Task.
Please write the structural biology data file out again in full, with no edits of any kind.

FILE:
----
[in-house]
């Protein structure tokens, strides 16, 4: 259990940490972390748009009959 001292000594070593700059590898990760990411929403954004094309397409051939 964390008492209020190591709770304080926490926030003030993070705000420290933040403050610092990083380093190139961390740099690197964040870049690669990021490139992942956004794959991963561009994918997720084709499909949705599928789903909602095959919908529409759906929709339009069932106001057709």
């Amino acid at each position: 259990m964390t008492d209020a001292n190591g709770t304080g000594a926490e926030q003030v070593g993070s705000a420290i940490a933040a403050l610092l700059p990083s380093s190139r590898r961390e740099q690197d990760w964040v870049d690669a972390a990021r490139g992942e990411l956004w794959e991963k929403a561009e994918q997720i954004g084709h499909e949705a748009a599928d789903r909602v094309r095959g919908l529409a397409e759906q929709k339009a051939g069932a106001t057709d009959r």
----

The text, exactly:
[in-house]
């Protein structure tokens, strides 16, 4: 259990940490972390748009009959 001292000594070593700059590898990760990411929403954004094309397409051939 964390008492209020190591709770304080926490926030003030993070705000420290933040403050610092990083380093190139961390740099690197964040870049690669990021490139992942956004794959991963561009994918997720084709499909949705599928789903909602095959919908529409759906929709339009069932106001057709």
């Amino acid at each position: 259990m964390t008492d209020a001292n190591g709770t304080g000594a926490e926030q003030v070593g993070s705000a420290i940490a933040a403050l610092l700059p990083s380093s190139r590898r961390e740099q690197d990760w964040v870049d690669a972390a990021r490139g992942e990411l956004w794959e991963k929403a561009e994918q997720i954004g084709h499909e949705a748009a599928d789903r909602v094309r095959g919908l529409a397409e759906q929709k339009a051939g069932a106001t057709d009959r």